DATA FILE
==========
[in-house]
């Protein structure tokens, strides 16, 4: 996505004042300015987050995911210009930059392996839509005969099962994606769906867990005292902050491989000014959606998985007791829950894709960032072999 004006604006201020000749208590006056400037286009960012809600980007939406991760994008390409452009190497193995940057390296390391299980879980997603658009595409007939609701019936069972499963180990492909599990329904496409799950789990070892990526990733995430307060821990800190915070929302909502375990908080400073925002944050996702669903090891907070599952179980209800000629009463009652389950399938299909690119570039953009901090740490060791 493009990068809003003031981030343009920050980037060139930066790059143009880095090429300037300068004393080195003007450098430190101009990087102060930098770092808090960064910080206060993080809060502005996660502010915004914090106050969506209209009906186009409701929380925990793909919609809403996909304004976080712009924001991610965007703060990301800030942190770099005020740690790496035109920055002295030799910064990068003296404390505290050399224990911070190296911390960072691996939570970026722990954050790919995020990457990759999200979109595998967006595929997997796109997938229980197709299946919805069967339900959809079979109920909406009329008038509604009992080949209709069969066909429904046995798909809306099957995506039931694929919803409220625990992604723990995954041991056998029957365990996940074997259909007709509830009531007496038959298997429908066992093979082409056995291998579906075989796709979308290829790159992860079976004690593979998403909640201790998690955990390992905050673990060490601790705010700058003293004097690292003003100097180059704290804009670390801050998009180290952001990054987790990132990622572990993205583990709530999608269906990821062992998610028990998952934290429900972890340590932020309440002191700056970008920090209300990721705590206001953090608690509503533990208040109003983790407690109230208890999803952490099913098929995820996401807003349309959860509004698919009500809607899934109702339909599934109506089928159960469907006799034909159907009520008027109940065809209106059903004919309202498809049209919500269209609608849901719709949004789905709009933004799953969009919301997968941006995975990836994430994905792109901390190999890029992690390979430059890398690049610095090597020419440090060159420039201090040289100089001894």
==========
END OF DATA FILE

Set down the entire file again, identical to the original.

[in-house]
């Protein structure tokens, strides 16, 4: 996505004042300015987050995911210009930059392996839509005969099962994606769906867990005292902050491989000014959606998985007791829950894709960032072999 004006604006201020000749208590006056400037286009960012809600980007939406991760994008390409452009190497193995940057390296390391299980879980997603658009595409007939609701019936069972499963180990492909599990329904496409799950789990070892990526990733995430307060821990800190915070929302909502375990908080400073925002944050996702669903090891907070599952179980209800000629009463009652389950399938299909690119570039953009901090740490060791 493009990068809003003031981030343009920050980037060139930066790059143009880095090429300037300068004393080195003007450098430190101009990087102060930098770092808090960064910080206060993080809060502005996660502010915004914090106050969506209209009906186009409701929380925990793909919609809403996909304004976080712009924001991610965007703060990301800030942190770099005020740690790496035109920055002295030799910064990068003296404390505290050399224990911070190296911390960072691996939570970026722990954050790919995020990457990759999200979109595998967006595929997997796109997938229980197709299946919805069967339900959809079979109920909406009329008038509604009992080949209709069969066909429904046995798909809306099957995506039931694929919803409220625990992604723990995954041991056998029957365990996940074997259909007709509830009531007496038959298997429908066992093979082409056995291998579906075989796709979308290829790159992860079976004690593979998403909640201790998690955990390992905050673990060490601790705010700058003293004097690292003003100097180059704290804009670390801050998009180290952001990054987790990132990622572990993205583990709530999608269906990821062992998610028990998952934290429900972890340590932020309440002191700056970008920090209300990721705590206001953090608690509503533990208040109003983790407690109230208890999803952490099913098929995820996401807003349309959860509004698919009500809607899934109702339909599934109506089928159960469907006799034909159907009520008027109940065809209106059903004919309202498809049209919500269209609608849901719709949004789905709009933004799953969009919301997968941006995975990836994430994905792109901390190999890029992690390979430059890398690049610095090597020419440090060159420039201090040289100089001894």